Despite the controversy back in Kenya, the African Union resolved that January to lobby the UN Security Council to defer the Kenya cases at the ICC for one year as the country followed through on the constitutionally required changes that would raise the independence and efficiency of the criminal justice system to internationally acceptable standards. In an informal session of the UN Security Council that was held some months after that resolution, it was made clear that the deferral of the Kenya cases at the ICC did not have enough support, and the matter ended there.
It is unlikely that Kenya expects that the outcome will be different this year from what happened two years ago. When what became dubbed as “shuttle diplomacy” in January 2011 in the Kenyan media was going on, Uhuru Muigai Kenyatta was Deputy Prime Minister and Finance Minister, and William Samoei Ruto was the Higher Education Minister. Kenya’s ambassador to the UN in New York at the time was and still is Macharia Kamau. Kenya’s ambassador to the AU in Addis Ababa at the time was and still is Monica Juma. Therefore some of the major players involved in the “shuttle diplomacy” in January 2011 are also involved this time around.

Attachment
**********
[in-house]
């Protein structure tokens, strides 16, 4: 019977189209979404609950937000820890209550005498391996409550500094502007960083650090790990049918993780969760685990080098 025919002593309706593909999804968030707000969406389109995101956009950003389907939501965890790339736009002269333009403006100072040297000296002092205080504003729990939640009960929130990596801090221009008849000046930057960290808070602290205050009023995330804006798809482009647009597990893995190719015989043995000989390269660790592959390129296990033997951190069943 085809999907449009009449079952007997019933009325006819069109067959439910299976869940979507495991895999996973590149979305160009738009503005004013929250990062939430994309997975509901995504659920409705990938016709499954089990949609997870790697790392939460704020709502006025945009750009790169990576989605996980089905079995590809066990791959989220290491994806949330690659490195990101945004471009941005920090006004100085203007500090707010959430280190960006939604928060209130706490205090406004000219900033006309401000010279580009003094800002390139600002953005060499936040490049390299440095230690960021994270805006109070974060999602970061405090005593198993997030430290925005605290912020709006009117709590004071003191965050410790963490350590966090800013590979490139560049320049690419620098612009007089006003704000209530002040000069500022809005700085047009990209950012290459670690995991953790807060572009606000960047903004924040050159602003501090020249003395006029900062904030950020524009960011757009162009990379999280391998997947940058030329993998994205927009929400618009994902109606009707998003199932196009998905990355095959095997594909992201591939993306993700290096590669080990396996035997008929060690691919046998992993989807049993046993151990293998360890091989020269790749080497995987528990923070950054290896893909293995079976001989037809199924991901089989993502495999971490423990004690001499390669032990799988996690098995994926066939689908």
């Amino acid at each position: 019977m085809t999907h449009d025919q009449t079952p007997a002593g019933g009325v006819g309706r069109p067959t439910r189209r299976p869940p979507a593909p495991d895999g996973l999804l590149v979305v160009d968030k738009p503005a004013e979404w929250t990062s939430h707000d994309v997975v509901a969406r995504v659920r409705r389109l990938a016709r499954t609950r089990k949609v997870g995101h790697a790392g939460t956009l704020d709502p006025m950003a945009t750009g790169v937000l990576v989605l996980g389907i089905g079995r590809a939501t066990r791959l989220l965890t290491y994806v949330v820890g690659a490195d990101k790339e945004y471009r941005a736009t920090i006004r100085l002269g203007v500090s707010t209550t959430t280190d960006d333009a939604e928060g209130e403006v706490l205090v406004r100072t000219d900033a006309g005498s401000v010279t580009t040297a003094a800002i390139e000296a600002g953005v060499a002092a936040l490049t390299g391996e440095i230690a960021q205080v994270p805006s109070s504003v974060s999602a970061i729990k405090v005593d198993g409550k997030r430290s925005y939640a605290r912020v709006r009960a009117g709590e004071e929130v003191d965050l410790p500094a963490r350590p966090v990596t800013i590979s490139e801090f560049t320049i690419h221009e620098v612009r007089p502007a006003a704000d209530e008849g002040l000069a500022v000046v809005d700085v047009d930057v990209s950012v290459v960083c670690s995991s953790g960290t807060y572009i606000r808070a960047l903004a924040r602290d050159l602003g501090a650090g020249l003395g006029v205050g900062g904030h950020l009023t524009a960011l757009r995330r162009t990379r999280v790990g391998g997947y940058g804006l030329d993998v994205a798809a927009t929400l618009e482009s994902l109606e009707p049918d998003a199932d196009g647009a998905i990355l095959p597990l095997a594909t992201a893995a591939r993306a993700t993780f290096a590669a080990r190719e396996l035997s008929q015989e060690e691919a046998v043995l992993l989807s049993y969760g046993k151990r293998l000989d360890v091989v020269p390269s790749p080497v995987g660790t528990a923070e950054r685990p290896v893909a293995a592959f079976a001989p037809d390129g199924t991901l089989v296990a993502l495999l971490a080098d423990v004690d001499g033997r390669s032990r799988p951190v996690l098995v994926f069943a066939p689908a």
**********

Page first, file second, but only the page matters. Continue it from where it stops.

This year’s diplomatic push also goes against the advice of a government committee. A 10-member committee recommended in March last year that the government does not go the UN route. The committee presented its report to Attorney General Githu Muigai, who appointed the committee to advise the government on how to handle the ICC. Muigai formed the committee on the order of then President Mwai Kibaki. The president made the decision on January 23, 2012, the same day the majority of Pre-Trial Chamber II confirmed the charges against Kenyatta, Ruto, Sang, and former Public Service Chief Francis Kirimi Muthaura. The charges against Muthaura have since been dropped.
The committee said that for a request for deferral to succeed with the UN Security Council it must show that continuing a case at the ICC was a threat to international peace and security.
“The threshold of what constitutes a ‘threat to international peace and security’ is high in that an internal armed conflict (save where it produces consequences transcending national borders, such as, refugee flow) does not necessarily amount to such a threat,” the committee wrote in a footnote to its report.
“The Committee advises against any such further application,” it recommended while referring to the 2011 application to the UN Security Council to defer the Kenya cases at the ICC.
With such knowledge why would Kenya seek the UN Security Council to be involved in the Kenya cases again? And why would Kenya pursue such diplomatic initiatives when Kenyatta and Ruto have made categorical statements that they will attend their trials? Is it to begin preparing the Kenyan public for the possibility that Kenyatta and Ruto will not attend their hearings? Is it to “shake the trees” and see how the United States, Britain, and the European Union respond in spite of their oft-repeated declarations about a policy of “essential contacts only” with individuals charged at the ICC? Only time will tell.